I am currently listening to an audiobook titled The Death of Expertise. I have only just started it, so I am curious to see if my position changes over the course of the book. But so far, I think that the author Tom Nichols is dead wrong on the reason why Americans are skeptical of experts.
The Introduction to the Problem
My contention is that the reason Americans are skeptical of experts is that the experts themselves have become the problem. I will go into these further, but these are what I see as being, not just incidental, but systematic of people in the expert class:
- Fraudulent – many people are actively using their status as experts to defraud people of money. This is often even systematized within a profession.
- Lack of Philosophy – modern expertise is trained with an absolute lack of philosophy. This leads to being completely unable to see the world through any other lens than the one they were trained in.
- Lack of knowledge – the requirements for becoming “an expert” have become so low that a lot of people can get advanced degrees while knowing almost nothing. They may have read a lot of books, but it didn’t seem to stick.
The author wails about the fact that the public merely using experts as technicians. Frankly, that’s all they are really good for these days.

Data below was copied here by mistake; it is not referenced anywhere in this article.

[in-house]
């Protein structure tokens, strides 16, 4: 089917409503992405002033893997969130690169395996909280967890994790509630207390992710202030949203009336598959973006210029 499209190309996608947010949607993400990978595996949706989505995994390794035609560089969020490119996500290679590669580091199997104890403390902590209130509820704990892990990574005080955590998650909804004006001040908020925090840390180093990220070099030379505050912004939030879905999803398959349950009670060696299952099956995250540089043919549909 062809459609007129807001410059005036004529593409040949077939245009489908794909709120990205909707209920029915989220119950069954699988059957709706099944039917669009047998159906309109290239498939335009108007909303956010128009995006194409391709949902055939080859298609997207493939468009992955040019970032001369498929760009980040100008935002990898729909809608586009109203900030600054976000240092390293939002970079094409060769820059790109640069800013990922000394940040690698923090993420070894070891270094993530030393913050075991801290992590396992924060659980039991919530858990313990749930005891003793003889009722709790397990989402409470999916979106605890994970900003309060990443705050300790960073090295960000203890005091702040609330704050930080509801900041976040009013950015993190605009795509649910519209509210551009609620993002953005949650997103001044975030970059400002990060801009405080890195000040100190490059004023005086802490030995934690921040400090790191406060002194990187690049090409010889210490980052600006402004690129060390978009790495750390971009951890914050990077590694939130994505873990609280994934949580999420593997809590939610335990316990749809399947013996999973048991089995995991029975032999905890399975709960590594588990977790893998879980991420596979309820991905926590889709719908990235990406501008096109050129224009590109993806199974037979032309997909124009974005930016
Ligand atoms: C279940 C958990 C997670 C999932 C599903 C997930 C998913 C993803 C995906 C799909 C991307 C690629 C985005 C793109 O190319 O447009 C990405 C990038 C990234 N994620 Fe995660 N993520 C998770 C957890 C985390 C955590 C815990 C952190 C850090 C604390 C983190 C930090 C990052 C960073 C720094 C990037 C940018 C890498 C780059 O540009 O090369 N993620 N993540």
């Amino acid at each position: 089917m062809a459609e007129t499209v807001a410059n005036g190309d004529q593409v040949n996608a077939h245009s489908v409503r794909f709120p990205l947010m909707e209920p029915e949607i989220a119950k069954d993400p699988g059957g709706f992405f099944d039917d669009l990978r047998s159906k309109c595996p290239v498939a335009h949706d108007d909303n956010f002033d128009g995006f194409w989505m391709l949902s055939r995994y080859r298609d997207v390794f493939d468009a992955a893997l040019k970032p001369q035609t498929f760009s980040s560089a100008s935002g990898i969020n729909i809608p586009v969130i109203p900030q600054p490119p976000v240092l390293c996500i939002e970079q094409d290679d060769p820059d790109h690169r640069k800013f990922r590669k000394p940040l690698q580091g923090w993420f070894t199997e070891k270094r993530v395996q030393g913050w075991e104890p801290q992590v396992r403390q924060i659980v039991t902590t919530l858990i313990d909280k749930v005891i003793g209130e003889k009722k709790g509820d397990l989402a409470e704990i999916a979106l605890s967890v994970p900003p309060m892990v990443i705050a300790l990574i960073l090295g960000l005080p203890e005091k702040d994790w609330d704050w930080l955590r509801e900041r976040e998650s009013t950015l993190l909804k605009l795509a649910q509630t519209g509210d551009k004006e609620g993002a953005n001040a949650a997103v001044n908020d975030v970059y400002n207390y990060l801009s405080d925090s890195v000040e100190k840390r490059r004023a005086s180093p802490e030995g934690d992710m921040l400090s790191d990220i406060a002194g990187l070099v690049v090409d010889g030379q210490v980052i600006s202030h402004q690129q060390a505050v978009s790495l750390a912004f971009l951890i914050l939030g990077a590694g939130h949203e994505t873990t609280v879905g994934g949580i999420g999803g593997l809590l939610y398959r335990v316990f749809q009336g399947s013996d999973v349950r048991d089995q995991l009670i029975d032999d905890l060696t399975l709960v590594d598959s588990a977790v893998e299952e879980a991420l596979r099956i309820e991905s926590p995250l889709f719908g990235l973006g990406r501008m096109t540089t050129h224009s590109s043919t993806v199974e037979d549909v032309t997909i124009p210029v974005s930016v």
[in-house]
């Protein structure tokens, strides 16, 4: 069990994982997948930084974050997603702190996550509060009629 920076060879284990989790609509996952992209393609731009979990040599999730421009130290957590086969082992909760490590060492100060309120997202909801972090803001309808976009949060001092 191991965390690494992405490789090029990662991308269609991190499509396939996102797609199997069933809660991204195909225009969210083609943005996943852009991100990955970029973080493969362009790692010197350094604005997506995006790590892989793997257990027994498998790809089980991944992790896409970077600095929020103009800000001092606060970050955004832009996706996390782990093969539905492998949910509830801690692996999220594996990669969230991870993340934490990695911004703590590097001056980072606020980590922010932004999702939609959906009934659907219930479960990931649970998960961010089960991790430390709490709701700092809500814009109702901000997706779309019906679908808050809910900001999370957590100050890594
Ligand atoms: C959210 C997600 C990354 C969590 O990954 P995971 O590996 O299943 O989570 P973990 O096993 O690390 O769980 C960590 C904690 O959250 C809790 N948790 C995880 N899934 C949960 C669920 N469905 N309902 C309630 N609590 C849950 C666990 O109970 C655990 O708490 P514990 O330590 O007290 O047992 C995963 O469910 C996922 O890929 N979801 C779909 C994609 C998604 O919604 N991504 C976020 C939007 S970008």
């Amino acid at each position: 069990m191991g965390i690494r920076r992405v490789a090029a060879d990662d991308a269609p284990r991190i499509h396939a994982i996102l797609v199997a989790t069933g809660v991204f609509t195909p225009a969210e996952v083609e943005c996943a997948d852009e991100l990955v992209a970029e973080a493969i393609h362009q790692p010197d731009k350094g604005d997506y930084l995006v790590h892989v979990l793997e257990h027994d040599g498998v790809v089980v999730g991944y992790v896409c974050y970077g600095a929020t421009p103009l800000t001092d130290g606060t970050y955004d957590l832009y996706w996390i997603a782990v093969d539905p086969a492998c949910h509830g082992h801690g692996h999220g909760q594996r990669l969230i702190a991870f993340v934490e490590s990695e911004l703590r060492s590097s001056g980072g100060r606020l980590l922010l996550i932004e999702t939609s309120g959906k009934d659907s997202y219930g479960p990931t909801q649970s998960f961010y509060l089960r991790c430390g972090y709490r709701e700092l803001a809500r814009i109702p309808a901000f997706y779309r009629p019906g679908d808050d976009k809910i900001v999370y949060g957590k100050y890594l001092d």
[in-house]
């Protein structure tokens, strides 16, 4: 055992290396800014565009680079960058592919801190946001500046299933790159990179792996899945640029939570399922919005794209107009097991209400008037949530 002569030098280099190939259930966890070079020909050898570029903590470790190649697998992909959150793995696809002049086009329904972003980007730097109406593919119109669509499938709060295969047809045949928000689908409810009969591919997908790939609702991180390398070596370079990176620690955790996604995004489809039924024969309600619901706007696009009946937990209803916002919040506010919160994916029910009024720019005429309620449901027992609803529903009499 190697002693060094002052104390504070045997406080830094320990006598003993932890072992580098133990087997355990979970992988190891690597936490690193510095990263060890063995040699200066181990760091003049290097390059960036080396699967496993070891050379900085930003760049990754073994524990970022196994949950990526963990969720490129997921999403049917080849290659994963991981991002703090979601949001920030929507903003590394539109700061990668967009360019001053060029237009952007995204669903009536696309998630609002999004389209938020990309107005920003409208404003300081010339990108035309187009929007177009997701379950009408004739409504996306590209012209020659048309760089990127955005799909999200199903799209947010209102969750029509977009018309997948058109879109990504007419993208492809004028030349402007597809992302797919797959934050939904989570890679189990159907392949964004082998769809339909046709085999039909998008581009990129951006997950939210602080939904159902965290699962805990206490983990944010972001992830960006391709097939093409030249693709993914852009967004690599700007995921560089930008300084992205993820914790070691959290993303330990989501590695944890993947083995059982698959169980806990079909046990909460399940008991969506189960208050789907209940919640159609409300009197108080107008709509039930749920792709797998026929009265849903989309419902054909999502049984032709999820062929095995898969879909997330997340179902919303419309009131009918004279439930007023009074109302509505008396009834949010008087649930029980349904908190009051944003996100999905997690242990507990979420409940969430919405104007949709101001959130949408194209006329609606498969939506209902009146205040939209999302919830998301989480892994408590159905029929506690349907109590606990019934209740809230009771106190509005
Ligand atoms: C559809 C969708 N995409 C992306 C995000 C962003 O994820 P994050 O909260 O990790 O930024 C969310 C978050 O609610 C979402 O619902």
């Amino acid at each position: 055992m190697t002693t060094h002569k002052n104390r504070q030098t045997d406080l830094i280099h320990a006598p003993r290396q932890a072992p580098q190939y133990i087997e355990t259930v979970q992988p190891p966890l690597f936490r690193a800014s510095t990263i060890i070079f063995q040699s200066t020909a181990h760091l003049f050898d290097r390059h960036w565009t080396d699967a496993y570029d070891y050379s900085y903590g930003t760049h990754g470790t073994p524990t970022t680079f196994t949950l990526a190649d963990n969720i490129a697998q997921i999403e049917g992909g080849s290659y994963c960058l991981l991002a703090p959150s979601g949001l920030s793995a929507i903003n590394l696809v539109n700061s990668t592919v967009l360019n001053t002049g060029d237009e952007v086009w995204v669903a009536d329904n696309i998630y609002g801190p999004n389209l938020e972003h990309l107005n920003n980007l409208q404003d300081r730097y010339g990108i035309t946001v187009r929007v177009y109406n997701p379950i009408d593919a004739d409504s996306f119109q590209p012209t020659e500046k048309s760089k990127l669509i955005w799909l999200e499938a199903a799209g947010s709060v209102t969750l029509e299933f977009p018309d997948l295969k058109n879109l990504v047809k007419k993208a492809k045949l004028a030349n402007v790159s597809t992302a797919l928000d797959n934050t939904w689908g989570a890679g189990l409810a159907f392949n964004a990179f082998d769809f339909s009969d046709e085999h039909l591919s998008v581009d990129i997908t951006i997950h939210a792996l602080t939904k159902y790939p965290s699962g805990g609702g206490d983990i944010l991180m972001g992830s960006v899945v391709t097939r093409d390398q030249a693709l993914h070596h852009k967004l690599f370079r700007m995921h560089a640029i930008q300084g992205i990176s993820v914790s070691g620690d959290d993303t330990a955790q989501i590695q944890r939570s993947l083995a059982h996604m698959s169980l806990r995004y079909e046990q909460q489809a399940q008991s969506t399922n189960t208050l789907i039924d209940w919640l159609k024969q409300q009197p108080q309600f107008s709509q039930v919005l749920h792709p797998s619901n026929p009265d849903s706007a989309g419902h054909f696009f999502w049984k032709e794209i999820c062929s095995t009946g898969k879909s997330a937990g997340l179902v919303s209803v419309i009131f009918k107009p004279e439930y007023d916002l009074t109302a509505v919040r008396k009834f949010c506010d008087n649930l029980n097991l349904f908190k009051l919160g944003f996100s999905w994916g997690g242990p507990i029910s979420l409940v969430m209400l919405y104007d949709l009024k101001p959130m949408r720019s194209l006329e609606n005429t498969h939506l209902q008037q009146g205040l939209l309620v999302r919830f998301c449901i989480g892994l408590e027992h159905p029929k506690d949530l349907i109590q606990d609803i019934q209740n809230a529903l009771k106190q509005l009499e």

Before I begin, let me say that I know a lot of experts who are great. But, unfortunately, they are the exception. The way that I know this is that when I bump into someone who is an “expert” inadvertantly – either by watching TV or going to a doctor I don’t know or something else – I generally wind up with a total idiot. Now, it may be the fact that as much as 50% of people in a profession are better than the above picture. But is that really what should count for an expert class? Doesn’t this show that people actually shouldn’t be fronting the whole class of people as experts?
I’m going to start with the “lack of philosophy” problem because it is easiest both to explain and defend. I’ll begin with a story that is 100% true.
I played football in high school, and I have had intermittent knee problems ever since. Nothing bad, but every once in a while my knee will swell up for no reason I can tell. When I was just out of college, my knee swelled up, and then for months it never went back down. So I was concerned.